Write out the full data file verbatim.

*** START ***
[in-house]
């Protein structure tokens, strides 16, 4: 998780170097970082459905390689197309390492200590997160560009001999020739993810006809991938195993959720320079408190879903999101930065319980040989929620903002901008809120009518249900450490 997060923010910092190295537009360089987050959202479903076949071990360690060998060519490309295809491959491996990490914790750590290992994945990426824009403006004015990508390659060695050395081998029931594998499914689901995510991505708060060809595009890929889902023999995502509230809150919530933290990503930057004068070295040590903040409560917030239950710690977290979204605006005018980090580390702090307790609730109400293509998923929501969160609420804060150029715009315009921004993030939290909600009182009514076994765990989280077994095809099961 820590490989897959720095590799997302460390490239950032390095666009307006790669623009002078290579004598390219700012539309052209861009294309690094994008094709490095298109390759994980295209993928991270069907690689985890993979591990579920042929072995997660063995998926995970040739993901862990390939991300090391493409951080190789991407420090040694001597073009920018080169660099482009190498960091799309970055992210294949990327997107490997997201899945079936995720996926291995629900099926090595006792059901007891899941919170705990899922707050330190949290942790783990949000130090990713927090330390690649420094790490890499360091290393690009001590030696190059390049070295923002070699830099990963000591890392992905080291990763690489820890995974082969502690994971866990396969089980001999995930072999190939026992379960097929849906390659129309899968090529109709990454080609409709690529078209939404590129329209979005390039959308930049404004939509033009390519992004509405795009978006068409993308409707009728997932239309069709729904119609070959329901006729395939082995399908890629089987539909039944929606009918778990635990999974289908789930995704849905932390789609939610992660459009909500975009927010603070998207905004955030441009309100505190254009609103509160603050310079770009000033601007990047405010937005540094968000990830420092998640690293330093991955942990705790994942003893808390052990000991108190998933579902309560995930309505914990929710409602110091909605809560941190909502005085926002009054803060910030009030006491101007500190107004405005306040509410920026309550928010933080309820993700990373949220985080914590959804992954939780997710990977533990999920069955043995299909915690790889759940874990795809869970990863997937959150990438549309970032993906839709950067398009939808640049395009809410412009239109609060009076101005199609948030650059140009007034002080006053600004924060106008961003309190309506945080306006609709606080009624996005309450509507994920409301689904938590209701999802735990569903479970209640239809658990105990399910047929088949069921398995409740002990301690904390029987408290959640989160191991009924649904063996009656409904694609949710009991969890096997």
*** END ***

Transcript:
[in-house]
């Protein structure tokens, strides 16, 4: 998780170097970082459905390689197309390492200590997160560009001999020739993810006809991938195993959720320079408190879903999101930065319980040989929620903002901008809120009518249900450490 997060923010910092190295537009360089987050959202479903076949071990360690060998060519490309295809491959491996990490914790750590290992994945990426824009403006004015990508390659060695050395081998029931594998499914689901995510991505708060060809595009890929889902023999995502509230809150919530933290990503930057004068070295040590903040409560917030239950710690977290979204605006005018980090580390702090307790609730109400293509998923929501969160609420804060150029715009315009921004993030939290909600009182009514076994765990989280077994095809099961 820590490989897959720095590799997302460390490239950032390095666009307006790669623009002078290579004598390219700012539309052209861009294309690094994008094709490095298109390759994980295209993928991270069907690689985890993979591990579920042929072995997660063995998926995970040739993901862990390939991300090391493409951080190789991407420090040694001597073009920018080169660099482009190498960091799309970055992210294949990327997107490997997201899945079936995720996926291995629900099926090595006792059901007891899941919170705990899922707050330190949290942790783990949000130090990713927090330390690649420094790490890499360091290393690009001590030696190059390049070295923002070699830099990963000591890392992905080291990763690489820890995974082969502690994971866990396969089980001999995930072999190939026992379960097929849906390659129309899968090529109709990454080609409709690529078209939404590129329209979005390039959308930049404004939509033009390519992004509405795009978006068409993308409707009728997932239309069709729904119609070959329901006729395939082995399908890629089987539909039944929606009918778990635990999974289908789930995704849905932390789609939610992660459009909500975009927010603070998207905004955030441009309100505190254009609103509160603050310079770009000033601007990047405010937005540094968000990830420092998640690293330093991955942990705790994942003893808390052990000991108190998933579902309560995930309505914990929710409602110091909605809560941190909502005085926002009054803060910030009030006491101007500190107004405005306040509410920026309550928010933080309820993700990373949220985080914590959804992954939780997710990977533990999920069955043995299909915690790889759940874990795809869970990863997937959150990438549309970032993906839709950067398009939808640049395009809410412009239109609060009076101005199609948030650059140009007034002080006053600004924060106008961003309190309506945080306006609709606080009624996005309450509507994920409301689904938590209701999802735990569903479970209640239809658990105990399910047929088949069921398995409740002990301690904390029987408290959640989160191991009924649904063996009656409904694609949710009991969890096997």